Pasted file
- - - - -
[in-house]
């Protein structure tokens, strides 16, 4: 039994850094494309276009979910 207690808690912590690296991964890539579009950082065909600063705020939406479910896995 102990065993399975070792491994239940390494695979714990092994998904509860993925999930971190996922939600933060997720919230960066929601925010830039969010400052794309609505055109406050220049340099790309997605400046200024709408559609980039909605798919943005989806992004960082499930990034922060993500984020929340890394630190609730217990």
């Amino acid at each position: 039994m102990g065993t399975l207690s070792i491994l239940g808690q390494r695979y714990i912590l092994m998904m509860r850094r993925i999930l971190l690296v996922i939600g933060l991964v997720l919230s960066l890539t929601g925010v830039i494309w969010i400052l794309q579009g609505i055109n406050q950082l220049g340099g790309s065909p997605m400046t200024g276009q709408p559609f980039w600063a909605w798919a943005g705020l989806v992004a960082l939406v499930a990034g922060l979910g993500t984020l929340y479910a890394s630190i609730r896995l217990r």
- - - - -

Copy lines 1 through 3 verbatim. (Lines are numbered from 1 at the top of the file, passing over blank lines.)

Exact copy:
[in-house]
């Protein structure tokens, strides 16, 4: 039994850094494309276009979910 207690808690912590690296991964890539579009950082065909600063705020939406479910896995 102990065993399975070792491994239940390494695979714990092994998904509860993925999930971190996922939600933060997720919230960066929601925010830039969010400052794309609505055109406050220049340099790309997605400046200024709408559609980039909605798919943005989806992004960082499930990034922060993500984020929340890394630190609730217990």
């Amino acid at each position: 039994m102990g065993t399975l207690s070792i491994l239940g808690q390494r695979y714990i912590l092994m998904m509860r850094r993925i999930l971190l690296v996922i939600g933060l991964v997720l919230s960066l890539t929601g925010v830039i494309w969010i400052l794309q579009g609505i055109n406050q950082l220049g340099g790309s065909p997605m400046t200024g276009q709408p559609f980039w600063a909605w798919a943005g705020l989806v992004a960082l939406v499930a990034g922060l979910g993500t984020l929340y479910a890394s630190i609730r896995l217990r």